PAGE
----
A government filled with creationists does nothing to halt the advances in the scientific method, based on evidence – meaning that climate change will remain a focus of scientific and political action over the coming decades, if not a century and beyond. Regressive polities towards certain social groups will do nothing to change the attitudes of a new generation who are more tolerant and open-minded than their parents.

Donald Trump will stand before Congress this evening and, like King Cnut, proclaim that he’s halted the tide. Yet there’s nothing about this Trump revolution that suggests that anything other than the tide will ultimately prevail.

This is also why Trump remains such a point of fascination as well as frustration. He is the unchanging beacon that marks the rocks where the steadfast and dogmatic belief in the old ways begins.

Yet the issue is not simply one that affects Trump and the Republicans. It’s much broader. In the UK, Theresa May will face a leadership challenge if she proves incapable of reconciling the two irreconcilable wings of her party. There’s little to suggest that she will be capable of doing just that but, in truth, that’s the problem with irreconcilable problems. They tend to remain irreconcilable. The immediate challenge for the UK conservatives is to reach some pragmatic muddle that will least upset those seeking a compromise with Europe (and a few that would simply scrap Brexit entirely) and those that are holding out for the hardest of Brexits. It will not be easy and it will certainly not be pretty. Labour face exactly the same problem within a party no less divided between those that might broadly be termed pragmatists and the ideologues.

What history proves, though, is that history prevails and that cultural forces are sometimes unstoppable. The world will not get larger in the coming decades. It will get smaller, with all the revolutionary and reactionary forces that will entail. Most of the solutions to our problems will come from the new world and not from the old. Some will be technological: drone technology tracking the borders instead of concrete walls built over thousands of miles; new advances in agriculture helping to make the most out of finite resources; improvements in healthcare and treatments. Others will be ideas that help us better understand our economies, markets, and how our governments respond to more automated industries that require fewer low-skilled workers. Another of these grand shaping visions will undoubtedly be the solution to Brexit; a solution that must be pragmatic, workable, and suited to our place in the modern and furiously competitive world economy.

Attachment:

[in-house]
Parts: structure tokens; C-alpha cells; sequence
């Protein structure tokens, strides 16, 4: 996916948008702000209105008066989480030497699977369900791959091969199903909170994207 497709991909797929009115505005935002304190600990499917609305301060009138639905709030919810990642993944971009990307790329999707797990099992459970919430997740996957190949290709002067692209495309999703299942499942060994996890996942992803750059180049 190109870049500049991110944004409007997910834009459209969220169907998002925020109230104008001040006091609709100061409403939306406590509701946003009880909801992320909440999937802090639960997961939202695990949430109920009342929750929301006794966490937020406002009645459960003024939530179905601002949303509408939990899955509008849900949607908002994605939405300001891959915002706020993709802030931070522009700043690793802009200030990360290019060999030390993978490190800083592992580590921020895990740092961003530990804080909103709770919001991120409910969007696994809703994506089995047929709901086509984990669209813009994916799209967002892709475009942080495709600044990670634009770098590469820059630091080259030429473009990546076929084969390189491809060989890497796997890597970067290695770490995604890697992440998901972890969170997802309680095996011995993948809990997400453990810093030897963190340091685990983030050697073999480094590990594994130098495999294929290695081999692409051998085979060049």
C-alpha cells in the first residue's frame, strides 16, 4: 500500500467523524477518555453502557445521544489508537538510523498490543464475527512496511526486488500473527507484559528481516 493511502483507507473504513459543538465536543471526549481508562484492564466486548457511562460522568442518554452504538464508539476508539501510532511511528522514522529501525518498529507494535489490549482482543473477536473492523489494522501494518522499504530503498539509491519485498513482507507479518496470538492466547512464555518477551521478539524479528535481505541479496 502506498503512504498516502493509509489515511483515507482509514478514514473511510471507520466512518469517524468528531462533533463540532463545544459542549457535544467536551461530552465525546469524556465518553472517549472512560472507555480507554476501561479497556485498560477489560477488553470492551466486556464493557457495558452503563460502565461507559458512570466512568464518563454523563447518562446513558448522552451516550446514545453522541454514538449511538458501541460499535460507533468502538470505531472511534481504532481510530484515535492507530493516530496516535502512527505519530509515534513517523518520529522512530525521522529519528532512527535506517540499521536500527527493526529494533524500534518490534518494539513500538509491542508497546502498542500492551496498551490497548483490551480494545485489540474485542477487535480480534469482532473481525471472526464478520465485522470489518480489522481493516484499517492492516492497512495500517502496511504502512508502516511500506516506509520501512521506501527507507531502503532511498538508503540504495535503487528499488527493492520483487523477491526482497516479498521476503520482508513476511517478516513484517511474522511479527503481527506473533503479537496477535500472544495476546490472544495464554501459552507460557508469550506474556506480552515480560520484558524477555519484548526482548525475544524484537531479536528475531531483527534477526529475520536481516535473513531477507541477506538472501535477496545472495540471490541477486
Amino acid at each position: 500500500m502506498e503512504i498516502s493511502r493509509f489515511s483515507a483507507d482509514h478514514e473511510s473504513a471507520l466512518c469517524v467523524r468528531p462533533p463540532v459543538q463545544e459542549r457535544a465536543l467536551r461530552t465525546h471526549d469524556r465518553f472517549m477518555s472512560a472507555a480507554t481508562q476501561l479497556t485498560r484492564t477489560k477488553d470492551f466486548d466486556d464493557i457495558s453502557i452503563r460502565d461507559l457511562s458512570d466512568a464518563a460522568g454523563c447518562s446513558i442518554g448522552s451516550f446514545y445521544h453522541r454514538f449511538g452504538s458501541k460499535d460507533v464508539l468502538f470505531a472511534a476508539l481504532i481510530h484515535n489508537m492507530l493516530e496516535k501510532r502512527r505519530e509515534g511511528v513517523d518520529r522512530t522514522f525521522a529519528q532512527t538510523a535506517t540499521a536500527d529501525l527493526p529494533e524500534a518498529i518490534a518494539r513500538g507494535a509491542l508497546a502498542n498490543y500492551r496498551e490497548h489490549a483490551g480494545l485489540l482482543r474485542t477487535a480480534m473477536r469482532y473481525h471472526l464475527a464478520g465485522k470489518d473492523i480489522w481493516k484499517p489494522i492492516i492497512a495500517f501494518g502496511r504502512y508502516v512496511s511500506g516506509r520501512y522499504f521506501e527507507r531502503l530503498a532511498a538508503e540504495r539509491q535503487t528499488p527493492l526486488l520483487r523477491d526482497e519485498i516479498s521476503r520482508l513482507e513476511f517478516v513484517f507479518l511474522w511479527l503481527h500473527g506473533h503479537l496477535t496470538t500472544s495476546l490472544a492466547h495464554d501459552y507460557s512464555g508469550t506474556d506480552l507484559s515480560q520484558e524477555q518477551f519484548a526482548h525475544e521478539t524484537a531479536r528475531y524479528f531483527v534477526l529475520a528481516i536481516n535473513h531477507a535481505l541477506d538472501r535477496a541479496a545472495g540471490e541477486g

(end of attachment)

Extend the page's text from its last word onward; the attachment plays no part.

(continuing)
None of it will please the reactionaries, of course, but this struggle between new ideas and the old is as ancient as knowledge itself. A solution to Brexit will be found as America will ultimately find solutions to those environmental, social, and cultural problems that remain unsolved by the Trump administration’s belief in unfettered industry. Progress is the Promethean gift that cannot be given back.

For this brief moment, the old America might look like it’s in the ascendancy, but Republicans will eventually have to win the hearts of that new America that’s always going to emerge. To do so, they will have to change, irrespective of Trump’s talk of his spectacular achievements in making America great again. It also means that this year’s State of the Union is probably going to be more of a blip than a true indicator of the future. It signals where reactionary American now sits rather than where America’s future lies.